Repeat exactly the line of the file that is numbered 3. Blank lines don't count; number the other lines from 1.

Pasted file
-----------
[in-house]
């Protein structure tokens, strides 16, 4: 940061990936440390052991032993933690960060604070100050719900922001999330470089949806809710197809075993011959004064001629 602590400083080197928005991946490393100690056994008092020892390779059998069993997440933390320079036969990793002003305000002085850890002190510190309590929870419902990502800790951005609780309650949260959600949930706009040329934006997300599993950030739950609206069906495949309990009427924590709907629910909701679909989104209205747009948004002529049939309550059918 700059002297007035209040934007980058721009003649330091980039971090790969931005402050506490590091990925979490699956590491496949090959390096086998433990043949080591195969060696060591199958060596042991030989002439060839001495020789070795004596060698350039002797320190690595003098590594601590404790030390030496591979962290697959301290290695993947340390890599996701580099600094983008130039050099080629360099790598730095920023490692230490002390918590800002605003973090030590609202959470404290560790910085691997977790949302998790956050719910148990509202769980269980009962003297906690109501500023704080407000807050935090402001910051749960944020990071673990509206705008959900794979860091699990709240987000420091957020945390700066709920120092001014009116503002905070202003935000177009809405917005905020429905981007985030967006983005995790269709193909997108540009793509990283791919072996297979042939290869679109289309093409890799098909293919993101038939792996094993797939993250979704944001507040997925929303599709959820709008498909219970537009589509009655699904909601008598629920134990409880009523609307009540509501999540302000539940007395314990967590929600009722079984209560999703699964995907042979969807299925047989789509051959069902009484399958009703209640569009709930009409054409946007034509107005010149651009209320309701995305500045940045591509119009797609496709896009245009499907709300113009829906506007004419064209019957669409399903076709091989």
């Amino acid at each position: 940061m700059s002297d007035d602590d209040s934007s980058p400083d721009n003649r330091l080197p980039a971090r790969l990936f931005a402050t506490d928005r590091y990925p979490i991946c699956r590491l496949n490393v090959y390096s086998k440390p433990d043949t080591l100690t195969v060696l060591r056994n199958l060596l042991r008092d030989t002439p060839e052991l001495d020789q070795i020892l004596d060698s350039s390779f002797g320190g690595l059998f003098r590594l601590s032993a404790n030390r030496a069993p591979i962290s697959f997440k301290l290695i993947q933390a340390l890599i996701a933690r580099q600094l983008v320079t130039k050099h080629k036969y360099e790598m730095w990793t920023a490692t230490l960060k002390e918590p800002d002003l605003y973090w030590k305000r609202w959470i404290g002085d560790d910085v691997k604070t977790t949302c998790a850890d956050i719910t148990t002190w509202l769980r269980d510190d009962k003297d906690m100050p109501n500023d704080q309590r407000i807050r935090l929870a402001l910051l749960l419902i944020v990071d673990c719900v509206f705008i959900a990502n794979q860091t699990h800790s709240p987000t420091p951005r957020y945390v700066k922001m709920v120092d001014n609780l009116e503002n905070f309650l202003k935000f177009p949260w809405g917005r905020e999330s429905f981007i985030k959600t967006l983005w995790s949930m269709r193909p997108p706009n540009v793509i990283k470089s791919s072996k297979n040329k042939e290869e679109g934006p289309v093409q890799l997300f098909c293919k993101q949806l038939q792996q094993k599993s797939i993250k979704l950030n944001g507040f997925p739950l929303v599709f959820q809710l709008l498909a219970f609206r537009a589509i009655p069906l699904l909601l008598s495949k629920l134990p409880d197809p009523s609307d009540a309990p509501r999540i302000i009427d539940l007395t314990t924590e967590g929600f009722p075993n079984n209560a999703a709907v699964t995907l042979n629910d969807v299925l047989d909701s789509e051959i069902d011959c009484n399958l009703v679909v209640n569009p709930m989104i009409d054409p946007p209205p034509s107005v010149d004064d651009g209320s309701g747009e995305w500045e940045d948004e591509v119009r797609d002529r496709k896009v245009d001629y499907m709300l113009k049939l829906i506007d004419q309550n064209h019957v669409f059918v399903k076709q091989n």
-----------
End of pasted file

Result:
């Amino acid at each position: 940061m700059s002297d007035d602590d209040s934007s980058p400083d721009n003649r330091l080197p980039a971090r790969l990936f931005a402050t506490d928005r590091y990925p979490i991946c699956r590491l496949n490393v090959y390096s086998k440390p433990d043949t080591l100690t195969v060696l060591r056994n199958l060596l042991r008092d030989t002439p060839e052991l001495d020789q070795i020892l004596d060698s350039s390779f002797g320190g690595l059998f003098r590594l601590s032993a404790n030390r030496a069993p591979i962290s697959f997440k301290l290695i993947q933390a340390l890599i996701a933690r580099q600094l983008v320079t130039k050099h080629k036969y360099e790598m730095w990793t920023a490692t230490l960060k002390e918590p800002d002003l605003y973090w030590k305000r609202w959470i404290g002085d560790d910085v691997k604070t977790t949302c998790a850890d956050i719910t148990t002190w509202l769980r269980d510190d009962k003297d906690m100050p109501n500023d704080q309590r407000i807050r935090l929870a402001l910051l749960l419902i944020v990071d673990c719900v509206f705008i959900a990502n794979q860091t699990h800790s709240p987000t420091p951005r957020y945390v700066k922001m709920v120092d001014n609780l009116e503002n905070f309650l202003k935000f177009p949260w809405g917005r905020e999330s429905f981007i985030k959600t967006l983005w995790s949930m269709r193909p997108p706009n540009v793509i990283k470089s791919s072996k297979n040329k042939e290869e679109g934006p289309v093409q890799l997300f098909c293919k993101q949806l038939q792996q094993k599993s797939i993250k979704l950030n944001g507040f997925p739950l929303v599709f959820q809710l709008l498909a219970f609206r537009a589509i009655p069906l699904l909601l008598s495949k629920l134990p409880d197809p009523s609307d009540a309990p509501r999540i302000i009427d539940l007395t314990t924590e967590g929600f009722p075993n079984n209560a999703a709907v699964t995907l042979n629910d969807v299925l047989d909701s789509e051959i069902d011959c009484n399958l009703v679909v209640n569009p709930m989104i009409d054409p946007p209205p034509s107005v010149d004064d651009g209320s309701g747009e995305w500045e940045d948004e591509v119009r797609d002529r496709k896009v245009d001629y499907m709300l113009k049939l829906i506007d004419q309550n064209h019957v669409f059918v399903k076709q091989n």